(Bloomberg) -- Sound of Freedom, a film about child sex trafficking, has turned into an unlikely summer hit, riding a wave of interest from conservatives while being derided by critics for its star’s links to QAnon.
The picture, a dramatized account of activist Tim Ballard’s efforts to rescue children from the sex trade, has taken in $100 million in US theaters since its July 4 debut, against a production budget of about $14.5 million. Last weekend, it finished in second place behind Paramount Pictures’ new Mission: Impossible, bringing in twice as much ticket revenue as Walt Disney Co.’s latest Indiana Jones film.
The movie, in which the lead characters cite spirituality as a reason to fight the sex crimes, has been heavily promoted to evangelicals and conservatives. Part of the film’s success also lies in a platform its distributor, Angel Studios, developed called Pay It Forward that allows donors to buy tickets for strangers who can see the film for free at their local theaters.
The movie has also generated controversy, including complaints from some fans that theater chains are sabotaging screenings with equipment breakdowns. AMC Entertainment Holdings Inc. Chief Executive Officer Adam Aron has denied that.
Media accounts have pointed out that the film’s star, Jim Caviezel, has made statements supporting QAnon conspiracy theories about a global cabal of pedophiles. Caviezel has said QAnon has “nothing to do with our film.”
Tom Nunan, a lecturer with the School of Theater, Film and Television at the University of California at Los Angeles, said the company’s early outreach to conservative and religious groups paid off.
“It’s clear evidence of a filmmaker knowing their audience and how to reach them,” he said.
Jeffrey Harmon, chief marketing officer for Angel Studios, said social-media comments he’s read indicate that the picture is resonating beyond the traditional fans for faith-based films.
“This one has taken on a life of its own,” Harmon said in an interview. “You see Marines, veterans, saying, ‘We’ve got to help these kids.’”
The picture is the work of filmmakers from Mexico, including actor-producer Eduardo Verástegui and director Alejandro Monteverde. They shot the movie in Colombia in 2018, with the backing of several wealthy investors.
21st Century Fox Corp. held distribution rights before selling the bulk of its entertainment assets to Walt Disney Co. in 2019. The filmmakers reacquired the rights and signed Angel Studios, based in Provo, Utah, to distribute it in theaters.
Harmon co-founded Angel Studios along with his brothers, Neal, who is chief executive officer, and Jordan, who is president. They had previously run VidAngel, a streaming service that cuts sex, violence and bad language from films. VidAngel was sued by Hollywood studios, including Disney and Fox, for distributing their pictures without authorization.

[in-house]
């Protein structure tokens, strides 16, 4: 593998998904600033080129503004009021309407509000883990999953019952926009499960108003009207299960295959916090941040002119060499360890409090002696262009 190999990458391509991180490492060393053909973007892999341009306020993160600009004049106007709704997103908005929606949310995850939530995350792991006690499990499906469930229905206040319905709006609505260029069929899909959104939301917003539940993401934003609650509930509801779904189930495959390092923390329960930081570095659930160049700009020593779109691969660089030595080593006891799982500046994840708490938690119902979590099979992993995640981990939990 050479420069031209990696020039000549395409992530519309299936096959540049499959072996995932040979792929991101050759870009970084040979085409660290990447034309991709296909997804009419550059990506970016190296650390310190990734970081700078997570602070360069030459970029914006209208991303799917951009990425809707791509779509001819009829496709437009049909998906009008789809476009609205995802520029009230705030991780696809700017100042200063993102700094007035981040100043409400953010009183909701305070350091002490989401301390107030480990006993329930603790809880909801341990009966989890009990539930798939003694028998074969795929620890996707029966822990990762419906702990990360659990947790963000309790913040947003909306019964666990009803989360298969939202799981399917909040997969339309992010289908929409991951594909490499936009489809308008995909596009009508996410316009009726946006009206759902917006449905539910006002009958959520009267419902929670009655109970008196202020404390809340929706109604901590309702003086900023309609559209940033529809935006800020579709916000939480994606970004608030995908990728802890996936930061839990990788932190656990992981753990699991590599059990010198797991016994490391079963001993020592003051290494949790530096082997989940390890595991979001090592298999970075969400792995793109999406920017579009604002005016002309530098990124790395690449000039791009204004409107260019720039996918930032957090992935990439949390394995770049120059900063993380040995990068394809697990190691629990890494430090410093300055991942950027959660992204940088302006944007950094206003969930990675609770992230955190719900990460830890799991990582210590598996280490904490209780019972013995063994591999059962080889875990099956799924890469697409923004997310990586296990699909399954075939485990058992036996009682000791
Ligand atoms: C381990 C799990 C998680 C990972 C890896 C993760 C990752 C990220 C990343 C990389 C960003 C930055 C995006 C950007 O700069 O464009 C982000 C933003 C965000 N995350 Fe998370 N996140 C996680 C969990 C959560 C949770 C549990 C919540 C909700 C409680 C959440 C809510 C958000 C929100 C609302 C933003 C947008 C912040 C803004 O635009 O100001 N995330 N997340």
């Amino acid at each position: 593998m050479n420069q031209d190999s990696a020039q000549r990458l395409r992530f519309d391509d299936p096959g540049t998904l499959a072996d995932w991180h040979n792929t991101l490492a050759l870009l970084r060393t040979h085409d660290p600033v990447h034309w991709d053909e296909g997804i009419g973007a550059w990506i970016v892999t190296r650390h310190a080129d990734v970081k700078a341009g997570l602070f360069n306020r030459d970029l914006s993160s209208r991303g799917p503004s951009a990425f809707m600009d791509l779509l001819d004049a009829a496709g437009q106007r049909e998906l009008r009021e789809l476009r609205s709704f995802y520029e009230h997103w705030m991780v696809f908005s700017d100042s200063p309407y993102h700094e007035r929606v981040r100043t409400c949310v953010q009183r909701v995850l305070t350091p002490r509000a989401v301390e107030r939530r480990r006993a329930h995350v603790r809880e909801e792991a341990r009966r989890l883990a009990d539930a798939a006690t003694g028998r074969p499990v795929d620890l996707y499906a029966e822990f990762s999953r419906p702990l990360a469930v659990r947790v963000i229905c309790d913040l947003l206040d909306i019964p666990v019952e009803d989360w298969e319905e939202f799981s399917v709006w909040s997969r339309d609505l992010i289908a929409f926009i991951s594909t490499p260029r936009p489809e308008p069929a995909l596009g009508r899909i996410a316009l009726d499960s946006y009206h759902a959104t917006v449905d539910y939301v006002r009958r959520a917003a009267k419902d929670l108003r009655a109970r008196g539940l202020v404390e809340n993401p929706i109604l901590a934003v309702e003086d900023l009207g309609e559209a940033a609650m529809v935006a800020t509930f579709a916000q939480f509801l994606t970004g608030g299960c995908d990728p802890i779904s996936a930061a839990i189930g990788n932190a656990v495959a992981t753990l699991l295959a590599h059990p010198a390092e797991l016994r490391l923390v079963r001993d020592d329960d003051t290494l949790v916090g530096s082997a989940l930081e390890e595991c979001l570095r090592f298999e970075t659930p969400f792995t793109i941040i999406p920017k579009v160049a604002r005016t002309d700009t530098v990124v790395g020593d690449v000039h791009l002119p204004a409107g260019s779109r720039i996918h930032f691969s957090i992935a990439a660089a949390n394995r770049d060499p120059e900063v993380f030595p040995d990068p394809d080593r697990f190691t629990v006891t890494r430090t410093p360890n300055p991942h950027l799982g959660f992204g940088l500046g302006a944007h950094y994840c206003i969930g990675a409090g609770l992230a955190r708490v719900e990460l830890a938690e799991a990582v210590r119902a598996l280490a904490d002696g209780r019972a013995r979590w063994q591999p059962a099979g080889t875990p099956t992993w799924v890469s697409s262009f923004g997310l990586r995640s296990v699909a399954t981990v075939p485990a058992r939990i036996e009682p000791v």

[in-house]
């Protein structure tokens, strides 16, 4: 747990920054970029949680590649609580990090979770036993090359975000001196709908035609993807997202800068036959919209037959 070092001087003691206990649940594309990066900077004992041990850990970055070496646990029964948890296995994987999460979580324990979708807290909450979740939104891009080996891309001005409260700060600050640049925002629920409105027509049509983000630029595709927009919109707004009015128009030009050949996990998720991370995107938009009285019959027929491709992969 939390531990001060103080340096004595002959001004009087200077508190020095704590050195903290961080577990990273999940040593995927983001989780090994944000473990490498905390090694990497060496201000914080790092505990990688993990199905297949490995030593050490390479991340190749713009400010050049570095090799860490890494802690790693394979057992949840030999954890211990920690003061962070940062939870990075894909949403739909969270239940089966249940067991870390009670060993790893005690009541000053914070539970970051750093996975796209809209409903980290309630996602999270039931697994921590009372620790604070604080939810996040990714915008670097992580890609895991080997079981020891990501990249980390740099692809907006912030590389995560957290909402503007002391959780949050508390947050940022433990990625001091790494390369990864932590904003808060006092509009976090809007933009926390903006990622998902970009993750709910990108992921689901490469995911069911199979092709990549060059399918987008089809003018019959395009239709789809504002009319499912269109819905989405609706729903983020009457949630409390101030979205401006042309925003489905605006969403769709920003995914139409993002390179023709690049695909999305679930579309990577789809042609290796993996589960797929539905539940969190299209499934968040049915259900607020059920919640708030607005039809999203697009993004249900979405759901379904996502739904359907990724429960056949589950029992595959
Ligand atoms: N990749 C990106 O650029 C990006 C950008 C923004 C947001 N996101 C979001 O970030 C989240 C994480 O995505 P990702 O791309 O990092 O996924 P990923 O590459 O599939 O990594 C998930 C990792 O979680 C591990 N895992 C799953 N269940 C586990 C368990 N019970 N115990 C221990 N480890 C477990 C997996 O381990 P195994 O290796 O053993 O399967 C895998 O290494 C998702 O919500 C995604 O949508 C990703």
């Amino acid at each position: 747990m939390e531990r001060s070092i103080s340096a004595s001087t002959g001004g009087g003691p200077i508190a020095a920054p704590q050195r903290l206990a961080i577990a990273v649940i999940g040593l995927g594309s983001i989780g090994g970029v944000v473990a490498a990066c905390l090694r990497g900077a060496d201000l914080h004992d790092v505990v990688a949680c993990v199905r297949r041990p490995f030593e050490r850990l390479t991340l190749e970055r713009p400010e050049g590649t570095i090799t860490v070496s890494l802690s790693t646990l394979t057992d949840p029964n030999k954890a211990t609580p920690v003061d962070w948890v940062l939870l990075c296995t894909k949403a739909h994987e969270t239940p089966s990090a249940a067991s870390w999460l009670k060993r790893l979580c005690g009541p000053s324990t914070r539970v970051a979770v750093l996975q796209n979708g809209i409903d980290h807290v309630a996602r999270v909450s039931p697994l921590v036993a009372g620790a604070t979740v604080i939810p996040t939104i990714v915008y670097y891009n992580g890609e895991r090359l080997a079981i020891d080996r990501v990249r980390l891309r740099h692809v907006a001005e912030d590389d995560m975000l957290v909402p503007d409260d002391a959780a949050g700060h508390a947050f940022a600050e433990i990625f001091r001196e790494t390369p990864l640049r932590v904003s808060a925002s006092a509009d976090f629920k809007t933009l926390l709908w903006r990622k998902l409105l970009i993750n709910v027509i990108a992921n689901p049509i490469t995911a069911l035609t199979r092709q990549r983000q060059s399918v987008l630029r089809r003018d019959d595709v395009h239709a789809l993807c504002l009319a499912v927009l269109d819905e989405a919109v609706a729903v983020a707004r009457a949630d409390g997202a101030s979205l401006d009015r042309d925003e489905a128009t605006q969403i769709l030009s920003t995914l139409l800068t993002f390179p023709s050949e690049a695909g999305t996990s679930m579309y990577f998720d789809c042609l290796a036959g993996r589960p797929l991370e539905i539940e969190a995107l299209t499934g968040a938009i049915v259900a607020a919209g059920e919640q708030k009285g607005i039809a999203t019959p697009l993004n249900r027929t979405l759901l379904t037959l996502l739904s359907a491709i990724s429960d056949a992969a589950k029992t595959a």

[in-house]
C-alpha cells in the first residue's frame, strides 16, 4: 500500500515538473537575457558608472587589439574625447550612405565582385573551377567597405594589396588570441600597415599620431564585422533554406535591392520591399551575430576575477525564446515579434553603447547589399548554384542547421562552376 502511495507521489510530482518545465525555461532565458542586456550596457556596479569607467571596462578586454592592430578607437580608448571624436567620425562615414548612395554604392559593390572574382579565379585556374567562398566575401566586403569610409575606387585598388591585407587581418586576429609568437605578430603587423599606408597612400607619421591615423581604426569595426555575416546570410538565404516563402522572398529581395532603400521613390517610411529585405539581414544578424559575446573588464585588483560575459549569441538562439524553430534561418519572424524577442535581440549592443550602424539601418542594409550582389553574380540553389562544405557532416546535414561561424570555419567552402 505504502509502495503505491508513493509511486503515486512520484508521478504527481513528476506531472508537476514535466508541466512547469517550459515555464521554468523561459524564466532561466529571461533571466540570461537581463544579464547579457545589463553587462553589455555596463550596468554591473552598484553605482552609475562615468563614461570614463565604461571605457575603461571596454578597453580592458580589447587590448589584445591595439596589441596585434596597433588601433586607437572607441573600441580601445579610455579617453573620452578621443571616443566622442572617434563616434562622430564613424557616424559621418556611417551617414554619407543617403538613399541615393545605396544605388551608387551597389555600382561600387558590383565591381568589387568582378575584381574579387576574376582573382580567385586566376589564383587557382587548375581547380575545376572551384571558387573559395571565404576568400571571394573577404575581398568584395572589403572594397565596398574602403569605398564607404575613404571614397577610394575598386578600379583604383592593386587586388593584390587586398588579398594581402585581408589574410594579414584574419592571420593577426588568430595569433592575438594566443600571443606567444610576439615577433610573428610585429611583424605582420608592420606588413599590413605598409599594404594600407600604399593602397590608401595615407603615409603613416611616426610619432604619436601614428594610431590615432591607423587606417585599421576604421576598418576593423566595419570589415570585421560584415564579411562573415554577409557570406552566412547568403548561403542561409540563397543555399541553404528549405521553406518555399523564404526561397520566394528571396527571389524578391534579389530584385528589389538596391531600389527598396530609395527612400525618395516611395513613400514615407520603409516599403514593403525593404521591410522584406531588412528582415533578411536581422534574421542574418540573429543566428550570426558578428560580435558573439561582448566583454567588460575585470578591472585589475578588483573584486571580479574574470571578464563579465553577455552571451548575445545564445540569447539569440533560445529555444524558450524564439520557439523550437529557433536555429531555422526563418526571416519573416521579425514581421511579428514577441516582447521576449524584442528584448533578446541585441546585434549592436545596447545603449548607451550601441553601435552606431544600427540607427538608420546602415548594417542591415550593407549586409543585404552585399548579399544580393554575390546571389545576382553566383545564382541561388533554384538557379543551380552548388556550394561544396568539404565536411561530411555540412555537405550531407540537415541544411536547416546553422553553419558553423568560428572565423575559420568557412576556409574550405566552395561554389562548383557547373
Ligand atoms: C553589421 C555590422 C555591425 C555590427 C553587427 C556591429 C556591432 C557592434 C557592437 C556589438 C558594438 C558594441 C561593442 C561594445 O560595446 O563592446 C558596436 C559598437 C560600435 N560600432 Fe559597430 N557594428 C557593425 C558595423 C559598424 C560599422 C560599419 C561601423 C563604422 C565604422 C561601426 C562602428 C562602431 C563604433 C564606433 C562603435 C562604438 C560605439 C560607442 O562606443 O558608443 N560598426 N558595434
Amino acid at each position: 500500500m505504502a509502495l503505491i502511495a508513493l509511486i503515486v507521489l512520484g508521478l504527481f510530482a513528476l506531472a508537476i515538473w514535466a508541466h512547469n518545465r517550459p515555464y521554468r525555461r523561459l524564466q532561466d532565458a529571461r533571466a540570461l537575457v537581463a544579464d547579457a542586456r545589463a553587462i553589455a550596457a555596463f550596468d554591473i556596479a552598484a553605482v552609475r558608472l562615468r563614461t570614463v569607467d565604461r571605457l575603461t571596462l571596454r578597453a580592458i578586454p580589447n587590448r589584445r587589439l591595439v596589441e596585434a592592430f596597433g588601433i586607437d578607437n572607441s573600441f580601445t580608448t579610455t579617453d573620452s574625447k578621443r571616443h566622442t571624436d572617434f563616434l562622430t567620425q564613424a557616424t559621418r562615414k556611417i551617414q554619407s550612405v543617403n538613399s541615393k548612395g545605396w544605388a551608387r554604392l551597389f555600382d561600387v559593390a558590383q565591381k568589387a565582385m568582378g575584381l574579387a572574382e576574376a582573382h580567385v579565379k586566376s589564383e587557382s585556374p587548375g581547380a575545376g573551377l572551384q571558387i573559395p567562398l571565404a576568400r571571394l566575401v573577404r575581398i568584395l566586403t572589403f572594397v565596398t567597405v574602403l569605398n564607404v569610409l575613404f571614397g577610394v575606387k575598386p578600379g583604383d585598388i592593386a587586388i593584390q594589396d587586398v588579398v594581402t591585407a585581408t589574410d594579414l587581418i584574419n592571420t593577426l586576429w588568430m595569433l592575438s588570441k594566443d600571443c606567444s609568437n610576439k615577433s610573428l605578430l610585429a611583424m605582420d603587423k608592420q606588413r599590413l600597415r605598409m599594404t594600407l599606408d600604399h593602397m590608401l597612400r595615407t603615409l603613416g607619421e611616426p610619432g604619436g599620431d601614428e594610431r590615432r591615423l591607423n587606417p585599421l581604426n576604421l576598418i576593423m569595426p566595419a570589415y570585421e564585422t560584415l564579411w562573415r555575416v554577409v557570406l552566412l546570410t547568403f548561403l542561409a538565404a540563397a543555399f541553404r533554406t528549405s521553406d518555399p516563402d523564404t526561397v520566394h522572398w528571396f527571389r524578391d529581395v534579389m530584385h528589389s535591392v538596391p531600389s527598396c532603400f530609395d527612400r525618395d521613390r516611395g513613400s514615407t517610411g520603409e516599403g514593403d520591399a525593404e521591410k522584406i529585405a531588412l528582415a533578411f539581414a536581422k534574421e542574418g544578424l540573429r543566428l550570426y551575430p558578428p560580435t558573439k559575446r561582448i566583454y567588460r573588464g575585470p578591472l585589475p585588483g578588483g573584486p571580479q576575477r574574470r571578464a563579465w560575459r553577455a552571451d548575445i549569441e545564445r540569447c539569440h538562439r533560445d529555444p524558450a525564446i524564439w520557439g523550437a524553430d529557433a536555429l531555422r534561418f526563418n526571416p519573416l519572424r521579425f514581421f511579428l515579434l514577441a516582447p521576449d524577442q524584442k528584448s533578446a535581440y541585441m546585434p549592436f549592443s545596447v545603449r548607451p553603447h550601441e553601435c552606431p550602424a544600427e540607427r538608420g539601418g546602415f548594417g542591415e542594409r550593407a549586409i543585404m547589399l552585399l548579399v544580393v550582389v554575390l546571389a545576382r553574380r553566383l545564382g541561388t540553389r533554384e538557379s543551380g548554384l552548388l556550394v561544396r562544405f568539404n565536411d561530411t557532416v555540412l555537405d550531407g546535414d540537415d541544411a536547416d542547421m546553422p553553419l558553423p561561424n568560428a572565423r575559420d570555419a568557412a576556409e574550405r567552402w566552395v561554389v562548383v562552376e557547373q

VidAngel declared bankruptcy and was sold, but the brothers gained experience in marketing faith-based content such as The Chosen, a series about the life of Jesus that has run in theaters and on streaming services like Netflix.
To promote Sound of Freedom, Angel Studios raised $5 million from investors. While backers stand to get 120% of their money back, their biggest service has been as evangelists for the film, according to Harmon.
“Those people become your advocates,” Harmon said. “They drag people into theater even if they only put in $50.”
Angel Studios has also given out screener copies of the film to conservative commentators and social-media influencers. Former president Donald Trump hosted a screening in New Jersey this week. Churches are also being given that option.
When a particular city or theater sees a bump in ticket sales, Angel Studios doubles down on local marketing, which includes social and traditional media. Harmon said that’s a trick he learned earlier this year when His Only Son, a film about the biblical figure Abraham, did very well in theaters in New York and Philadelphia, not normal hotspots for religious pictures.
At a recent screening of Sound of Freedom on a Tuesday night in Los Angeles, the AMC website showed the theater as full, but some seats were empty. Some guests showed up as much as 50 minutes past the film’s start time.
A spokesperson for Angel Studios said bulk sales to businesses, churches and other groups can result in no-shows. Two college students at the screening said they saw an ad on Instagram for free tickets and took advantage of the company’s Pay It Forward ticket option.
At the end of the film, lead actor Caviezel, who is famous for playing Jesus in Mel Gibson’s The Passion of the Christ, appears in a special message thanking the audience for attending and urging them to donate to the Pay It Forward feature on the Angel Studios website.
“We believe this movie has the power to be a huge step forward toward ending child trafficking,” he said. “We don’t want lack of finances to be the reason someone doesn’t see this movie.”
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